The IRS has released Revenue Procedure 2015-53, containing the following updated thresholds for 2016:
For estates of decedents who die in 2016, the federal estate tax exemption (the “basic exclusion amount”) will be $5,450,000. This is an increase of $20,000 over the $5,430,000 exemption available to estates of decedents who die in 2015. This means that an individual can leave $5,450,000 ($10,900,000 for married couples) to heirs and pay no federal estate tax.
The federal annual exclusion amount for gifts made in 2016 will remain the same as in 2015, namely $14,000 per year, per person. Married couples who split gifts can still make gifts of $28,000 per year, per person. Also, an individual can make lifetime gifts of $5,450,000 ($10,900,000 for married couples) and pay no federal gift tax.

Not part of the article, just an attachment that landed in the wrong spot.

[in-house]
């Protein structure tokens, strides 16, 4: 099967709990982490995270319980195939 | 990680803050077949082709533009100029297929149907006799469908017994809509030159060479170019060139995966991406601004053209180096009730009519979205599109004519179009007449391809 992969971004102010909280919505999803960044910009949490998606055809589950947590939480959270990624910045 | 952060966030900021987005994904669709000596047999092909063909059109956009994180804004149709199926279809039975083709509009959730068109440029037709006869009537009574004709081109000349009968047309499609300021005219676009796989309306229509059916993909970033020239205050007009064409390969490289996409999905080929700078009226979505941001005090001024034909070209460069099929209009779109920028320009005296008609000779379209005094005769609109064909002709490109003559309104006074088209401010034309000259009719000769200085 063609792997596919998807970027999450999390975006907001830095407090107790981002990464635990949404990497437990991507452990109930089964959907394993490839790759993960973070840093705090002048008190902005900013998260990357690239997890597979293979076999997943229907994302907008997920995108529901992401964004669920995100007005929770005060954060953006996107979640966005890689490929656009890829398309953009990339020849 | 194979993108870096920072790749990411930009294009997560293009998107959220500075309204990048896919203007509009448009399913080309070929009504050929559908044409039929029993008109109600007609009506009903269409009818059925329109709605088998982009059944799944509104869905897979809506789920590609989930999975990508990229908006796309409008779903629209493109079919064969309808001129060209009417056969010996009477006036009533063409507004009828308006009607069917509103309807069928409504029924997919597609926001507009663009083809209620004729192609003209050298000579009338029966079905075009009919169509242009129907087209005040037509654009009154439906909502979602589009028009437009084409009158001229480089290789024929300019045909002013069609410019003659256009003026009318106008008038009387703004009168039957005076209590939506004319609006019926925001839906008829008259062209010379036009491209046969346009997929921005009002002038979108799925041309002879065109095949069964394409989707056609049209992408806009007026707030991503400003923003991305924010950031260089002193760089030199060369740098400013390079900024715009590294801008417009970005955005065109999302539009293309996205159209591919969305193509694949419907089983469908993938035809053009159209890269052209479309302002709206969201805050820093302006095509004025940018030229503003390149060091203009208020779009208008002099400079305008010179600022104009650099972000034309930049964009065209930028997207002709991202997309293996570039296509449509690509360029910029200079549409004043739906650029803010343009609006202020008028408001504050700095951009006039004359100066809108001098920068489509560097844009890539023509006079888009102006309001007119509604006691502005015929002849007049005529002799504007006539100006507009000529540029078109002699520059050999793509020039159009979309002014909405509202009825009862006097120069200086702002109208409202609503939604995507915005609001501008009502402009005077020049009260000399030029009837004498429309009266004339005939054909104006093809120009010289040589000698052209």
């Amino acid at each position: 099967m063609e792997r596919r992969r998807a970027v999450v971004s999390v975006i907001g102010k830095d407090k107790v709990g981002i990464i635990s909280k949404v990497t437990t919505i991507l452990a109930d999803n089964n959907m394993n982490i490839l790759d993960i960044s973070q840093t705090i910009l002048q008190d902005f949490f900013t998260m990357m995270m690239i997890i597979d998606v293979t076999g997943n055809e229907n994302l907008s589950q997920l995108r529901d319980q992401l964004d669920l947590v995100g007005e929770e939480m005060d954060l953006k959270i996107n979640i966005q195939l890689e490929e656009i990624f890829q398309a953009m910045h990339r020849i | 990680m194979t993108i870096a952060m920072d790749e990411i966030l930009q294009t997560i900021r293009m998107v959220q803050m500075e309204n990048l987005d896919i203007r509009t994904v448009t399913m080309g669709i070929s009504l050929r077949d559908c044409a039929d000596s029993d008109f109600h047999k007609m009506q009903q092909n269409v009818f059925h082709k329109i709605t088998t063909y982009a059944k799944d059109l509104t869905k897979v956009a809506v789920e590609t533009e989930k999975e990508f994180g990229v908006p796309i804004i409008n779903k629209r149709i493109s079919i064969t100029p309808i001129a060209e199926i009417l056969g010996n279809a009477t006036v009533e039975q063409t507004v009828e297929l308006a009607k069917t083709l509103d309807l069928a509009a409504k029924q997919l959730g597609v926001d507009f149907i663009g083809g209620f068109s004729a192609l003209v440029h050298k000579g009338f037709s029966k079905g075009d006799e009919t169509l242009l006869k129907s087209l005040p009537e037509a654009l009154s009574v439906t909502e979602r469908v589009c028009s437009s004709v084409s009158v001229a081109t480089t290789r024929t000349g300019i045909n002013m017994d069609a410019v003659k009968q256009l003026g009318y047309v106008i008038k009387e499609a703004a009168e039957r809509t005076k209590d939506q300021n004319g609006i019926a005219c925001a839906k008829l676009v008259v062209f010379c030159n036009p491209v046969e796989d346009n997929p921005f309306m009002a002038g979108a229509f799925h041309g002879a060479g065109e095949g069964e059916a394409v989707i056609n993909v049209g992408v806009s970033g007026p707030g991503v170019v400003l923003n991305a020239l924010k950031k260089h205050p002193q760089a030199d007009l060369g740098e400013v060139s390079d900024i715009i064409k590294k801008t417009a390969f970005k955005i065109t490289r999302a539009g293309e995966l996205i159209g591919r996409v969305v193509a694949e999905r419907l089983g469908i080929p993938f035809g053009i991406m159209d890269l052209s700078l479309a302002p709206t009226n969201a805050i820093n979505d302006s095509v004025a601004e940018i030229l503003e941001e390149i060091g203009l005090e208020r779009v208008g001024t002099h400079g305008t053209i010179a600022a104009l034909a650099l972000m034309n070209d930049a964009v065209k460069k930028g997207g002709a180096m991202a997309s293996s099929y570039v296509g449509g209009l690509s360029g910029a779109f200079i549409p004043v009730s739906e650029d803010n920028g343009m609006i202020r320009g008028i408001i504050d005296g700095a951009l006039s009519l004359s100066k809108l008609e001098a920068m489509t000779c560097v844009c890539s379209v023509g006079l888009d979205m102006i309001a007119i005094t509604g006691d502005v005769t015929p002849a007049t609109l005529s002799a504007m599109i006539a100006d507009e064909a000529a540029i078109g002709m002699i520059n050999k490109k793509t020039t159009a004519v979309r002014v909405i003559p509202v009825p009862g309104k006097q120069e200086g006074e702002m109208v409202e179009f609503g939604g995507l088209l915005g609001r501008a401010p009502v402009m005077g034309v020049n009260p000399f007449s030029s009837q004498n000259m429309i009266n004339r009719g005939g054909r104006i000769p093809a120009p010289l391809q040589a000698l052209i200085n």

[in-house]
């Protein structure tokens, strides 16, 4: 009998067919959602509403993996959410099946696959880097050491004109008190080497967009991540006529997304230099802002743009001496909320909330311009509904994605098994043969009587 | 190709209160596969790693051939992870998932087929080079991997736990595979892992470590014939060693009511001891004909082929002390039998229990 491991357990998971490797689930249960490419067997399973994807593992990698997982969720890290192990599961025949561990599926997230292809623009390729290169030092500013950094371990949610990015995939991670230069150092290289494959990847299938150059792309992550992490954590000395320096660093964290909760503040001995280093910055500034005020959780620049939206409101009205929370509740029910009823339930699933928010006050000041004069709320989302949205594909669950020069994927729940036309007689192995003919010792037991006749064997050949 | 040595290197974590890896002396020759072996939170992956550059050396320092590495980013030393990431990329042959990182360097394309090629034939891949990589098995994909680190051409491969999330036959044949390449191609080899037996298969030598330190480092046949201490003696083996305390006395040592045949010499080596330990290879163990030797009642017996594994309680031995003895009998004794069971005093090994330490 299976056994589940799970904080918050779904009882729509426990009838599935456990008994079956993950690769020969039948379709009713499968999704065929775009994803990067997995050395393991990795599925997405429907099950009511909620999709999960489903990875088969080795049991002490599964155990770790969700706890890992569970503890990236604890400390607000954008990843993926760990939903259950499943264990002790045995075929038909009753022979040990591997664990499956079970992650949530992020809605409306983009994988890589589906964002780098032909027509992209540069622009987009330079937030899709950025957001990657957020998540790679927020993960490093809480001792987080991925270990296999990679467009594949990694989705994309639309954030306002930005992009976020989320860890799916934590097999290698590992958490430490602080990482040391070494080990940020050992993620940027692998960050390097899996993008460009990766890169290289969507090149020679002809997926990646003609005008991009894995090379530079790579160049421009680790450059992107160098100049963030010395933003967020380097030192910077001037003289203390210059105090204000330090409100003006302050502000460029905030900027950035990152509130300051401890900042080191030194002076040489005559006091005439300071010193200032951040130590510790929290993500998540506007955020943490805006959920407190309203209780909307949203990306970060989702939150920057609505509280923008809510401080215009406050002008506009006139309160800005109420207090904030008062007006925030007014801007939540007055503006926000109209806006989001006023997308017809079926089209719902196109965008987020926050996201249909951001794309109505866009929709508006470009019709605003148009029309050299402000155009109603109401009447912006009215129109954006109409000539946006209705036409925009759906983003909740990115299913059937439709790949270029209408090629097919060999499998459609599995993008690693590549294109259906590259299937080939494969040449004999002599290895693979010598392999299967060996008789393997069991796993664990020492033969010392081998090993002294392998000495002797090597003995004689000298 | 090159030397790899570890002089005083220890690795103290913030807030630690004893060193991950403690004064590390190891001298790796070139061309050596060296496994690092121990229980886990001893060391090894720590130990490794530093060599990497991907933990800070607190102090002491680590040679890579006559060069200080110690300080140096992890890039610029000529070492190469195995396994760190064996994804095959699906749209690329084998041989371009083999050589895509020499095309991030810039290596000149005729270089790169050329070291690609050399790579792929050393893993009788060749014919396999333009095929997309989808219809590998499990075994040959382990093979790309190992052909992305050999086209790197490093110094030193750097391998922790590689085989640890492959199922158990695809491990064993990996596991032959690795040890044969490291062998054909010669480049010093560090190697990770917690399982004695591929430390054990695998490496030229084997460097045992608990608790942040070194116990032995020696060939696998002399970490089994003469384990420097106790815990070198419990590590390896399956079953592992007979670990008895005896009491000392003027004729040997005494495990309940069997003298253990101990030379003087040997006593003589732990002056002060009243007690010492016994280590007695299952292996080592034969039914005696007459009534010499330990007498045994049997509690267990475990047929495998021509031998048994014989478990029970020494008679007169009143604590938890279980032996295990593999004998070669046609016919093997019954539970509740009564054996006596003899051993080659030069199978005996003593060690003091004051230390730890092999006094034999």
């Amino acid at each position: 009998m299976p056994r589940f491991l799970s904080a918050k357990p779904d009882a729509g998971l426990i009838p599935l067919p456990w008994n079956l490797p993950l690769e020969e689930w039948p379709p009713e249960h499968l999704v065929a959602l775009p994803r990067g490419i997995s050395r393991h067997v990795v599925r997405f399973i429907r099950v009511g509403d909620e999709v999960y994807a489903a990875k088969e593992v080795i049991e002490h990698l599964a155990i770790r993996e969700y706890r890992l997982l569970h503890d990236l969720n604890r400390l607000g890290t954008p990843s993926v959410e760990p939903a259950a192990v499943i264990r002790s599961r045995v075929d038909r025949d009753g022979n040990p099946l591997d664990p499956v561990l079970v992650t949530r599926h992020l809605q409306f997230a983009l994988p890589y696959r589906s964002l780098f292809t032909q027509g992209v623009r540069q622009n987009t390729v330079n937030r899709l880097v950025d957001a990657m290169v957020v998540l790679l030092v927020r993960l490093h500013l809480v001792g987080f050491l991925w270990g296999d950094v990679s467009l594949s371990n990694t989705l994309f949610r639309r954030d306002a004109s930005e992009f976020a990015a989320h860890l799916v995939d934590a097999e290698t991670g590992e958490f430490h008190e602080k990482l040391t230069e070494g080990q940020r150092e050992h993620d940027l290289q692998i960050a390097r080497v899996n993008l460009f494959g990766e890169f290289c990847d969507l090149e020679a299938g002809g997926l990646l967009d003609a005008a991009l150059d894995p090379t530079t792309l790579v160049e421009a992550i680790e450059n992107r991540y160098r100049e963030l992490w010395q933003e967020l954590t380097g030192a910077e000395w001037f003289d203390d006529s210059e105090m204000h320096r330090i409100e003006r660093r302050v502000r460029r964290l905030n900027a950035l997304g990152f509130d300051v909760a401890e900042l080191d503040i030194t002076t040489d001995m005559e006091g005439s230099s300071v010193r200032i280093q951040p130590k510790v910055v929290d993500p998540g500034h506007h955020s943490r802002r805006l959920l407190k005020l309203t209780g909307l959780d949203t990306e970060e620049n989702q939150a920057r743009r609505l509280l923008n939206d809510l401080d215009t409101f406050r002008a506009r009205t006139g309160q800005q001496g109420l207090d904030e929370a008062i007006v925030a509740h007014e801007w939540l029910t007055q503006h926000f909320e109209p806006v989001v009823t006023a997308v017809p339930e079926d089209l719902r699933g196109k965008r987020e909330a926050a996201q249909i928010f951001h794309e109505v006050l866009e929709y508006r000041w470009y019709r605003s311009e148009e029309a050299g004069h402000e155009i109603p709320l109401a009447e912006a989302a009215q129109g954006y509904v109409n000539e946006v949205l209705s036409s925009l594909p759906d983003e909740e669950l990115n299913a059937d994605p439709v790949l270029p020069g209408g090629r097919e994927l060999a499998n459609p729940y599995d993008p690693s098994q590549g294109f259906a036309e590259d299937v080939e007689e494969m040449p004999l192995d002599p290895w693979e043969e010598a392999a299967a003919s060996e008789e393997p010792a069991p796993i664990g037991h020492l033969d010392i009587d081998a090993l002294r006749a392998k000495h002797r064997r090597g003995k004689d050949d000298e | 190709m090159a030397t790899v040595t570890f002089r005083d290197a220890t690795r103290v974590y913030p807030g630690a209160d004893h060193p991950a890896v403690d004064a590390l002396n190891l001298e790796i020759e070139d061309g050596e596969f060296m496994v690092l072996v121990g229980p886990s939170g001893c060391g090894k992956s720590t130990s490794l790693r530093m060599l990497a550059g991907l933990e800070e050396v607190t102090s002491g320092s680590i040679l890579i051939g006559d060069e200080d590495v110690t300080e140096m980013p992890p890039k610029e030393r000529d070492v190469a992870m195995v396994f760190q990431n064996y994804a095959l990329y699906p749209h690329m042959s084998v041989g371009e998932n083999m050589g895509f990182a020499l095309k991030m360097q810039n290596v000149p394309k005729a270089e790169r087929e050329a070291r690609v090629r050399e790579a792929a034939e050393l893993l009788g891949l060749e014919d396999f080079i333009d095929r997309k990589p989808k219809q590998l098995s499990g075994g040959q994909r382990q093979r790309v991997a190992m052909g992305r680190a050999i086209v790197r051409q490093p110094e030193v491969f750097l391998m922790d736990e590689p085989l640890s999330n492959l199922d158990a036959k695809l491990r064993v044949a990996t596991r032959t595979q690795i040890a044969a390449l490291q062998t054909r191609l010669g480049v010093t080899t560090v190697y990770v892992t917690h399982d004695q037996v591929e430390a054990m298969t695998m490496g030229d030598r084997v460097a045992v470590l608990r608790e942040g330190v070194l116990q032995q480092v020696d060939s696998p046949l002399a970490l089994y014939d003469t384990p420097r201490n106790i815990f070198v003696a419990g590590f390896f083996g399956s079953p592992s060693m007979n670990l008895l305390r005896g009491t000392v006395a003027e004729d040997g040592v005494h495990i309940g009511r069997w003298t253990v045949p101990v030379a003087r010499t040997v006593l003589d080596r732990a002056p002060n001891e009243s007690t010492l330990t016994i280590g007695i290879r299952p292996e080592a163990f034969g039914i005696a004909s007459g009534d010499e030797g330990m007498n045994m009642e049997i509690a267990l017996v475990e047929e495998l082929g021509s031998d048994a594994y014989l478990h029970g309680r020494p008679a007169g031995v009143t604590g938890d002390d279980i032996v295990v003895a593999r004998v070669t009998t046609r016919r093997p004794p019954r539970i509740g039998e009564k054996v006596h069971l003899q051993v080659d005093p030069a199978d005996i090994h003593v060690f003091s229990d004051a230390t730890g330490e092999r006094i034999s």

For gifts to non-citizen spouses, the federal annual exclusion amount will be $148,000.
The top federal estate and gift tax rate remains at 40%.
Trusts will reach the highest federal income tax bracket of 39.6% on all income over $12,400.
The tension between republicans and democrats regarding the estate tax continues to build, with republicans calling for estate tax repeal and democrats, such as Sen. Bernie Sanders, calling for a reduction in the estate tax exemption to $3,500,000 and a maximum estate tax rate of 65%. Stay tuned for the presidential election.
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